Budget Forms for indie Producers

Hello dear filmmaker,

if you are puling together a no-budget, low-budget, or high-budget project you need to start with a blank budget. No matter how big or small your project is, you always need to have a budget to keep you in track of everything.

One of the most famous software to create and manage your budget is Movie Magic Budgeting. It is very easy to work with and any person can get the hang of it and learn the ins and outs very easily. The down side is that this software costs a lot of money. I got myself a demo version that only works for a couple of days, then I had to buy.

Another option would be excel budgets. They work just as nice and the good part of it is that they are extremely cheap. You only have to have excel, and if for some reason you can’t afford excel, you can also get open office for free.

I am making available here on my website two excel budgets that will work for most of production needs. I got them from friends and then I changed them a bit for my needs and taste.
They are based on templates from AICP, which stands for Association of Independent Commercial Producers. I just want to emphasize that I created these budgets that are based on existing AICP excel budget, but they were built from scratch, tweaked and modified to meet my own needs. I do not claim copyright on them because I took the idea from an existing excel form. They are not password protected, so if you want to change and modify them, by all means, be free to do it. Also if you want to share your work, send me your file and I will upload here on my website.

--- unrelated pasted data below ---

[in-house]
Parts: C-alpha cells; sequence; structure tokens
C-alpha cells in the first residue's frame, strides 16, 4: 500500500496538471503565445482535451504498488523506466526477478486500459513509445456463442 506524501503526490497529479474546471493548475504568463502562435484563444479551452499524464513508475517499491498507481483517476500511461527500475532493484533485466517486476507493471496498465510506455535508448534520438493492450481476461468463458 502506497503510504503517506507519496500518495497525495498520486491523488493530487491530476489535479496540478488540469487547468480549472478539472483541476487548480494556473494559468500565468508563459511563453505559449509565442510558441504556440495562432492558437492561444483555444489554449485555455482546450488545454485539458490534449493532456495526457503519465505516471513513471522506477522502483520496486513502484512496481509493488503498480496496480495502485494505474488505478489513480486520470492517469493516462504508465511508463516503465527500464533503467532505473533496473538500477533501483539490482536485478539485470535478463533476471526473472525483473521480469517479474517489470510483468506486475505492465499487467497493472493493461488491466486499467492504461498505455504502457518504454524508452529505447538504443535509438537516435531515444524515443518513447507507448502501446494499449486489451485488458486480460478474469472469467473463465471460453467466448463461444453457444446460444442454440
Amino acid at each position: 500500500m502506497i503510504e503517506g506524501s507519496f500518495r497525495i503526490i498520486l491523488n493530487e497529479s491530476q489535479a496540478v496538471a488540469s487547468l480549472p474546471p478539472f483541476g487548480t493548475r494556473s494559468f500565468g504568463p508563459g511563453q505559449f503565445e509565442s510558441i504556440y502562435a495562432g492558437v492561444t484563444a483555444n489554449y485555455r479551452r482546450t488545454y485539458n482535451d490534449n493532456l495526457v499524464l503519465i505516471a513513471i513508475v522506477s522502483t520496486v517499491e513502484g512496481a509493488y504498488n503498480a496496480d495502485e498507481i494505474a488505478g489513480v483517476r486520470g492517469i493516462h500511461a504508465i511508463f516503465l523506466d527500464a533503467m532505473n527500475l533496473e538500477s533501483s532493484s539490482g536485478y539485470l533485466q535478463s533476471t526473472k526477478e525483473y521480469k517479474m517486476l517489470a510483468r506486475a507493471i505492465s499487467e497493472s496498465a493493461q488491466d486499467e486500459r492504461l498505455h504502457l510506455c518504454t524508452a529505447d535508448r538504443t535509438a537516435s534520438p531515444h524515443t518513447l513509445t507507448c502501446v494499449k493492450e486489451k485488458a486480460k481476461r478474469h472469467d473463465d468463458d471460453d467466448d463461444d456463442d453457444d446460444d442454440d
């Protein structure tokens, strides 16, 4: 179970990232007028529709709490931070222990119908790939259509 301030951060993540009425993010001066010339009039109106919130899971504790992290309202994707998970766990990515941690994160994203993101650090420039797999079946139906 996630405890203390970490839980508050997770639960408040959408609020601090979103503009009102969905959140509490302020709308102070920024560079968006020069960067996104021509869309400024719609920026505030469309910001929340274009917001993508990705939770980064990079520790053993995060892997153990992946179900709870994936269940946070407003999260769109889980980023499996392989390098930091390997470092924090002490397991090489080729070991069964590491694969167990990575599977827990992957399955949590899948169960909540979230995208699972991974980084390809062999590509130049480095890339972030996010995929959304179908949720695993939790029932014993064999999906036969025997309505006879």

Thank you very much for your visit and hope to hear back from you.

Here are the files:
– BUDGET BLANK VERSION 1
– BUDGET BLANK VERSION 2

Scenechronize and Movie Magic Scheduling to go

There are 2 software that I need to post something about it. Both are for the field of Assistant directors.

The last 2 films that I worked (April Apocalypse and Lost Souls) I used this software called Scenechronize (more information please visit scenechronize.com).

It is based on cloud computing technology, where by all your data is saved and managed on line. It is very user friendly and easy to use. In my opinion it is a Movie Magic Scheduling on line. The advantages of this Scenechronize over Movie Magic is that your data is always available on line on any computer, you can easily manage changes and updates whenever and wherever you are, and it is free for a basic use. I believe that Scenechronize it is definitely a step ahead in the game when it comes down to production of films. The disadvantages of Scenechronize are the fact that it is not yet popular as MMS, your options are still limited, and some feature (like inserting new scenes and creating reports) are not as efficient like MMS.